TWD TBT: Rick’s Sign From Above in Epx201 What Lies Ahead
Bicycle Girl takes a look at Rick’s plea for a sign and the answer he receives in Epx201 What Lies Ahead in this week’s The Walking Dead Throwback Thursday post
Hey, hey, Deadheads! It’s the last throwback Thursday before the 6B Premiere, and I’m going all to pieces with excitement. Literally.
This week I was inspired to rewatch the Season 2 Premiere–What Lies Ahead– after a conversation with @on Twitter.
While searching for Sophia, the group hears the sound of a church bell and heads off, hoping that the sound might draw the missing girl or that she might even be the one ringing it.
As they approach the church, we see this:
Of course, I felt a pang in the place where my heart used to be at the sight of that bicycle there against the tree, but then I noticed the scripture reference, which says:
“The seventh angel poured out his bowl into the air, and out of the temple came a loud voice from the throne, saying, ‘It is done!'”
The next verse continues
“The seventh angel poured out his bowl into the air, and out of the temple came a loud voice from the throne, saying, “It is done!”
What this part of the Bible is describing is the last sign that proceeds the end of the world. It heralds in the beginning of the end, the time when the righteous are saved and the damned are faced with the horrors of the end of the world. Just keep this in mind as we go on, Guys.
The episode continues with the group searching the church. They find walkers, but not Sophia. Carol issues a heartfelt plea to the Lord to save her daughter, and the group splits up, as Rick is not willing to give up the search just yet. He tells Shane
Before Shane, Carl and Rick continue with the search, Rick goes into the church, sits in a pew, and addresses the statue of crucified Jesus. At the end, he makes a request:
When we next see the trio, they stumble upon a deer. It is peacefully eating, unaware of their presence.
Shane raises his gun, thinking to shoot the animal and bring the group dinner, but Rick stops him. Carl wants to have a closer look.
As he approaches, his eyes bright and full of innocence, the deer raises his head and looks back. Rather than running in fright, it waits patiently as if equally curious about the young boy.
When the camera cuts to Rick, we see him overcome with emotion. He can’t believe the deer is just standing there so calmly.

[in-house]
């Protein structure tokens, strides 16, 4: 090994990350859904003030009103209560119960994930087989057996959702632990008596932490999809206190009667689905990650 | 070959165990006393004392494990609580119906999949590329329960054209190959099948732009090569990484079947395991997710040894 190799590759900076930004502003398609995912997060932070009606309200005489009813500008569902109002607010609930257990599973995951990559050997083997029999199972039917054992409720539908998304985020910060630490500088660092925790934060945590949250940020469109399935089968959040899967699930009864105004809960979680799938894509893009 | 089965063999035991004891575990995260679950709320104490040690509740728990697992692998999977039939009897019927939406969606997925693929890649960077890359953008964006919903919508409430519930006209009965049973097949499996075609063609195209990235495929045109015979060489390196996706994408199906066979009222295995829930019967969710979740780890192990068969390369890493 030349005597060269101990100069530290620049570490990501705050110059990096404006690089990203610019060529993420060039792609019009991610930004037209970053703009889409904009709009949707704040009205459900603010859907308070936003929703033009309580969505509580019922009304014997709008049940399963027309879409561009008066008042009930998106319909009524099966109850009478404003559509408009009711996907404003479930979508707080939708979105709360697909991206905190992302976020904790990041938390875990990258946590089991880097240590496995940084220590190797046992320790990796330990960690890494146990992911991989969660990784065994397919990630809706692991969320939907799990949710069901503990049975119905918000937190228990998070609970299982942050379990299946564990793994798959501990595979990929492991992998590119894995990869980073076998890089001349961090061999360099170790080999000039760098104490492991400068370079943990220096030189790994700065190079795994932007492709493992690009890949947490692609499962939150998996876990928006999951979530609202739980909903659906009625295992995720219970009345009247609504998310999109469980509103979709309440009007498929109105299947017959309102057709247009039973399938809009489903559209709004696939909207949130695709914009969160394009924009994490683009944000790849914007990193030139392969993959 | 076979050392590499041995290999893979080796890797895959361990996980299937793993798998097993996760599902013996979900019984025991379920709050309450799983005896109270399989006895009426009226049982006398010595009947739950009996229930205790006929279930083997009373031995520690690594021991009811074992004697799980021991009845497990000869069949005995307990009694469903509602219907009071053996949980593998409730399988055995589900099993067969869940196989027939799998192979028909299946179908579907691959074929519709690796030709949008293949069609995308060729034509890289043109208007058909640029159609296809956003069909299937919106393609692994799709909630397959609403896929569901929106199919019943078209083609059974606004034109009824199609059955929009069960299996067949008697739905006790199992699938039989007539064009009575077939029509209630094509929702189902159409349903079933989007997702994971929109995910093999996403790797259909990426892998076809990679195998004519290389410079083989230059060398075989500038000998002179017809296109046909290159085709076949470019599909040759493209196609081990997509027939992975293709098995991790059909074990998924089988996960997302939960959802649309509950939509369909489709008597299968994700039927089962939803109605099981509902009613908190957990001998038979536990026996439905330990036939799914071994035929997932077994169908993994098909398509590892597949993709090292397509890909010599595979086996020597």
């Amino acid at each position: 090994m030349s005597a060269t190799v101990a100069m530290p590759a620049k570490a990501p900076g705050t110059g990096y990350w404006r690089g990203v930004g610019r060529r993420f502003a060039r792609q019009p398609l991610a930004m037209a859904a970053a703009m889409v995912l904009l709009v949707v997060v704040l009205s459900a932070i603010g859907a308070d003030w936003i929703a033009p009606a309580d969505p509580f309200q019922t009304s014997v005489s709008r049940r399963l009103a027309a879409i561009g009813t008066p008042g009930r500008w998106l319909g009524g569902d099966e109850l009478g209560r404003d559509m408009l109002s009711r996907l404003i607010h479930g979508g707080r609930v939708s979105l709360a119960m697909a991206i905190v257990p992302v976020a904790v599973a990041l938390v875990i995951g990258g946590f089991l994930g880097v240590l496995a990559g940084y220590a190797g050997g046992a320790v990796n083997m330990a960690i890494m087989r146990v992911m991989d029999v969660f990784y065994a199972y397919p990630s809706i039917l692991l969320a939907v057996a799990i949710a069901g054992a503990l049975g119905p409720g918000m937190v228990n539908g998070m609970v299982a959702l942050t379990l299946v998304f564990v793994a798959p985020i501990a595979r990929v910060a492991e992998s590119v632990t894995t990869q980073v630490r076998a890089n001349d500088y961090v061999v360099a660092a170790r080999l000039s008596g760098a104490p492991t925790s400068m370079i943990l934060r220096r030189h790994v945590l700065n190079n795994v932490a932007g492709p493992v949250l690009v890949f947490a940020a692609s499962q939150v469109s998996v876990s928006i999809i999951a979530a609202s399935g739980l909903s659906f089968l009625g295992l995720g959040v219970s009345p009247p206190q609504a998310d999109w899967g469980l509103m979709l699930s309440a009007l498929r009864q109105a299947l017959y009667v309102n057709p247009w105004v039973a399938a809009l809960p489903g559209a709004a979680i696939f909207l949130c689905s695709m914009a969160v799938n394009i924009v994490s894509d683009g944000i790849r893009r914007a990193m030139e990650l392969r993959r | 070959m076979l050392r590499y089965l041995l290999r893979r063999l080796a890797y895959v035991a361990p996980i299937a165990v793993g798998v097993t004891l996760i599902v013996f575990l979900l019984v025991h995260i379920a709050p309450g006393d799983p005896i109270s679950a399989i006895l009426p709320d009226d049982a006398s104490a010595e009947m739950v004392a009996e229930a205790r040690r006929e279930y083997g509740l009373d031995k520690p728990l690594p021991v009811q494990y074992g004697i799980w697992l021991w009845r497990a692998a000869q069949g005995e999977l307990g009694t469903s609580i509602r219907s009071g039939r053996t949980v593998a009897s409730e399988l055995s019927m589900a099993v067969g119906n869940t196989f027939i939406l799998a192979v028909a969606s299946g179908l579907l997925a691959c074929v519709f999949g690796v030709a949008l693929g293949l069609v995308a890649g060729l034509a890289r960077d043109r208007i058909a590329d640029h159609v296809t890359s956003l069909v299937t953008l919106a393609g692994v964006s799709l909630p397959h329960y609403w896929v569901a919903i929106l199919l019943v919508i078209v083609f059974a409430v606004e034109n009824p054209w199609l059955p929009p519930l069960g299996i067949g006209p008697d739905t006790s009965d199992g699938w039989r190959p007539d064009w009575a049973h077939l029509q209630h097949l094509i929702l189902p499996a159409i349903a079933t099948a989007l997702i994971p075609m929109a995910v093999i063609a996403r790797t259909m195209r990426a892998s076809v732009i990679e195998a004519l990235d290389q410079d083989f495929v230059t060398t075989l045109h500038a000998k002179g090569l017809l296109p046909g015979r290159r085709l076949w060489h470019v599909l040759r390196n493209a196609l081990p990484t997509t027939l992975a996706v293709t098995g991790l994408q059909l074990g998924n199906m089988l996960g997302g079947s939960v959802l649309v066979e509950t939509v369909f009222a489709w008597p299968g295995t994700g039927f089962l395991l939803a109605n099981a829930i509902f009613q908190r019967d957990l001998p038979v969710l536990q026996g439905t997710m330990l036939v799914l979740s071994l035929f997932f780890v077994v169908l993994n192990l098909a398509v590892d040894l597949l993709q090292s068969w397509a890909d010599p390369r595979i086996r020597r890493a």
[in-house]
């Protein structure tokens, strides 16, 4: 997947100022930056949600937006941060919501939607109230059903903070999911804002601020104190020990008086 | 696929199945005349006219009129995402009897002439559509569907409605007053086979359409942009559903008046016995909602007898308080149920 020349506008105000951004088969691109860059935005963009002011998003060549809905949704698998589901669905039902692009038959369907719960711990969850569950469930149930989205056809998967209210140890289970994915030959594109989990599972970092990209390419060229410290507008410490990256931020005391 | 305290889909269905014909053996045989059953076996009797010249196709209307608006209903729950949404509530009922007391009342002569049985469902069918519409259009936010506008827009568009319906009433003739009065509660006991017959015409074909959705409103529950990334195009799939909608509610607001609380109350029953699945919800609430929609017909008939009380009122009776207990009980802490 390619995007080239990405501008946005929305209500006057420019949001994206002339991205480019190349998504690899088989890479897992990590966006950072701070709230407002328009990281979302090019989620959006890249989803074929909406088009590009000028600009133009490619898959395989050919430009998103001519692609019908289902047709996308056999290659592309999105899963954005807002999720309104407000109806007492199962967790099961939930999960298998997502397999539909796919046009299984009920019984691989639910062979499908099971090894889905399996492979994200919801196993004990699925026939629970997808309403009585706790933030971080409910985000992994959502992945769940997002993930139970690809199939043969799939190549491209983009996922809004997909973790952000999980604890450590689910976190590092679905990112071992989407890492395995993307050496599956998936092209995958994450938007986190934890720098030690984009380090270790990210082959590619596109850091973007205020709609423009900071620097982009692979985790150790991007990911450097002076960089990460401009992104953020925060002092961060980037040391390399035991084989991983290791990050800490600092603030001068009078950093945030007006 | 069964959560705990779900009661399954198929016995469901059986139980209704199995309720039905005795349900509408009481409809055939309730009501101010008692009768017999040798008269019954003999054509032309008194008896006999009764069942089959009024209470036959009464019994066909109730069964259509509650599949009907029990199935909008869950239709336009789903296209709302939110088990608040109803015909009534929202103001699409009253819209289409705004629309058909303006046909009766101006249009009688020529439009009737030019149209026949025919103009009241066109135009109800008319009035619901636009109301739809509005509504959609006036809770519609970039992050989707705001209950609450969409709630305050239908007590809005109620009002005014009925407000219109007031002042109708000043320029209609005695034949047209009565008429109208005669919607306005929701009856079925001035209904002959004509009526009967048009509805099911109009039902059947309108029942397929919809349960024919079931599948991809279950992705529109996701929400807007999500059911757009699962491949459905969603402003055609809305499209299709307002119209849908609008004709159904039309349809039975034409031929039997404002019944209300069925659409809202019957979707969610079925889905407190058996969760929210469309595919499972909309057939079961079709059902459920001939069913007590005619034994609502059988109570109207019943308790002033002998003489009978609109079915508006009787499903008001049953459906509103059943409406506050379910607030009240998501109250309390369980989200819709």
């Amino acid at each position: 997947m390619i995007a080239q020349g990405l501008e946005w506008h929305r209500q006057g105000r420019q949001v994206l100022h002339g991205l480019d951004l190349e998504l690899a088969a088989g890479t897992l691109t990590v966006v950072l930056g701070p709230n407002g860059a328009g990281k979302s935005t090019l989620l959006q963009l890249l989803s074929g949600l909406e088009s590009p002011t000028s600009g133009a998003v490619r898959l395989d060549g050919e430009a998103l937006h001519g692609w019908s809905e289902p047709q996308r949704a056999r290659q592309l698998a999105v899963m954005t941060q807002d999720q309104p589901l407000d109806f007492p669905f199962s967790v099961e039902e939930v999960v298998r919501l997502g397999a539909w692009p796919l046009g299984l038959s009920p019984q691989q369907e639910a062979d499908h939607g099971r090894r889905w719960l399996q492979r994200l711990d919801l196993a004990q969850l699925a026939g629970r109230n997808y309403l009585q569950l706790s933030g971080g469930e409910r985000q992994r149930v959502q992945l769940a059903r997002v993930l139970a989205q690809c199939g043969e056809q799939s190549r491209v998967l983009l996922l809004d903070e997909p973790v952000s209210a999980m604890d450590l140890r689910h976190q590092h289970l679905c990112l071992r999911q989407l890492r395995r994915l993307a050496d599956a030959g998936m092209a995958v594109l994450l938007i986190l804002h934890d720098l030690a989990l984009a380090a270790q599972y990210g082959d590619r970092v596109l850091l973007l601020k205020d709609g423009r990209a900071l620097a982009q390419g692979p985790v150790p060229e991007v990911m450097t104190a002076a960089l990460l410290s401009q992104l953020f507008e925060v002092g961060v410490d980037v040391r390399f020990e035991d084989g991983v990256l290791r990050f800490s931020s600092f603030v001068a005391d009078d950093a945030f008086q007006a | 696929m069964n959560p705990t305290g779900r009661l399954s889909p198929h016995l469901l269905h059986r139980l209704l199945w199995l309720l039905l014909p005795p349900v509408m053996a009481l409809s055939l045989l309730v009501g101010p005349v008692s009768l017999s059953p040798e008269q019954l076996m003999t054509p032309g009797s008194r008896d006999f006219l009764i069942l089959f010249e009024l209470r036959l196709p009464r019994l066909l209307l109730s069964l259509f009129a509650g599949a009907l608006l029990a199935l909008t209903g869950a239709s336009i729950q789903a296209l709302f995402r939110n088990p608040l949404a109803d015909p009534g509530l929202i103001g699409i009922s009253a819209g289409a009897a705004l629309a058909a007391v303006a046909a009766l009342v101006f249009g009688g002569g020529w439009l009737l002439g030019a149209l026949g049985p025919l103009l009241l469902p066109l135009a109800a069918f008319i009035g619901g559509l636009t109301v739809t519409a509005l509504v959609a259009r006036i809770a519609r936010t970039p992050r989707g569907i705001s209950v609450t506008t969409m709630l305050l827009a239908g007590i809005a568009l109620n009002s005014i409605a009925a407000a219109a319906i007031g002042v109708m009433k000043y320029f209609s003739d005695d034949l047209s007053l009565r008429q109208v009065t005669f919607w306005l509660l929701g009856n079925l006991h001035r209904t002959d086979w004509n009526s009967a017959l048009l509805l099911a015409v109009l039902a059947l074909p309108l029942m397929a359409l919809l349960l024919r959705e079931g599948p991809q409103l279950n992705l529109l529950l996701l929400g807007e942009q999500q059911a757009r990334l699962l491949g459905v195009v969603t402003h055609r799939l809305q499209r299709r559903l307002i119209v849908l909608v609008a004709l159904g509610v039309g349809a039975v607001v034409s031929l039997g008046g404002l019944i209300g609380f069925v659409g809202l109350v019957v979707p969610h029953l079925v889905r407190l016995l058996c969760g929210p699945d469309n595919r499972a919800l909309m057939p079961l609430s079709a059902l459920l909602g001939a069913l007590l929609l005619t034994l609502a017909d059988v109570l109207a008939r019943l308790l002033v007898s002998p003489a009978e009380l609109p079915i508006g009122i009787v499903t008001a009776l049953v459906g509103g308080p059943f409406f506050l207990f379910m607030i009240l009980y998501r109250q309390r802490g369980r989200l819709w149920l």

You can see hope in his eyes. Is this the sign he was asking for? Is this the proof that he was on the right track, that someone upstairs is watching him?
With each step, we feel our own hope rise. The moment is perfect. Uplifting music furthers the upswell of sentiment within us.
just like that the moment is pierced as easily as Carl’s flesh is by the bullet. Rick and Shane look on in horror as the bullet tears through him, through their hope and through our own.
Lifeless, Carl falls to the ground. The deer lays dead not far from him.
So much for signs of hope, Rick. The moment may as well have been the seventh angel emptying his bowl, setting the end times in motion.
When you view the episode in isolation, 202 is bleak. But when you put it context with what comes next, it takes on a different meaning. We know that ultimately the farm does become the thing Rick asked for that “little something” to keep them going.
It’s the place where Glenn and Maggie fall in love. The place where they meet Hershel who will go onto become such a powerfully positive influence on the group. It’s the place where the group truly becomes a family.
Maybe there is a benevolent force taking pity, trying to set these good people on a path to survival.
But the farm is not all joy.
It’s the place where Dale dies. The place where Sophia takes those heartbreaking steps out of the barn. The place where Shane’s madness leads to his death.
A place ultimately lost not by thunder and earthquakes but fires and the invading dead.
Maybe that deity Rick called out to for help has damned the group and is leading them to the farm to be punished.
But I think
If there is someone watching over the world of The Walking Dead, he (or she!) seems content to let mankind do what it will. Believe or not believe. Do good or do bad. The end result is the same.
While you live, you fear the living and you run from the dead.
When you die, there is no rest, only more walking, more roaming.
Episode 201 sets the group up for what lies ahead, the good and the bad.